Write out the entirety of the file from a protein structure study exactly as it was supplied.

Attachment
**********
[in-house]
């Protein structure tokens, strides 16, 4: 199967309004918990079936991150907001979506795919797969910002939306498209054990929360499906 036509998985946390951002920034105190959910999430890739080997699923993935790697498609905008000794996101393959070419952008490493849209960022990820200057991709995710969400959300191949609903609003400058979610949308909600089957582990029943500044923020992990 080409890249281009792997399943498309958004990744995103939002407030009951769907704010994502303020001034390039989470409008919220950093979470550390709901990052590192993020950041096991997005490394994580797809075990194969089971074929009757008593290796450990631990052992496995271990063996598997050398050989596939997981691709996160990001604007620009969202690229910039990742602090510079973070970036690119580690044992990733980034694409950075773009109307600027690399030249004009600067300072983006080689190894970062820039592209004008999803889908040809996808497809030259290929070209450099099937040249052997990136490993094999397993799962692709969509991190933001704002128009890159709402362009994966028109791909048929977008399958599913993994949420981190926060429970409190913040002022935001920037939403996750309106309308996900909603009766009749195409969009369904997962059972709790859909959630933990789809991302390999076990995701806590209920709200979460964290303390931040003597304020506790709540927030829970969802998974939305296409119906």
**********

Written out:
[in-house]
């Protein structure tokens, strides 16, 4: 199967309004918990079936991150907001979506795919797969910002939306498209054990929360499906 036509998985946390951002920034105190959910999430890739080997699923993935790697498609905008000794996101393959070419952008490493849209960022990820200057991709995710969400959300191949609903609003400058979610949308909600089957582990029943500044923020992990 080409890249281009792997399943498309958004990744995103939002407030009951769907704010994502303020001034390039989470409008919220950093979470550390709901990052590192993020950041096991997005490394994580797809075990194969089971074929009757008593290796450990631990052992496995271990063996598997050398050989596939997981691709996160990001604007620009969202690229910039990742602090510079973070970036690119580690044992990733980034694409950075773009109307600027690399030249004009600067300072983006080689190894970062820039592209004008999803889908040809996808497809030259290929070209450099099937040249052997990136490993094999397993799962692709969509991190933001704002128009890159709402362009994966028109791909048929977008399958599913993994949420981190926060429970409190913040002022935001920037939403996750309106309308996900909603009766009749195409969009369904997962059972709790859909959630933990789809991302390999076990995701806590209920709200979460964290303390931040003597304020506790709540927030829970969802998974939305296409119906």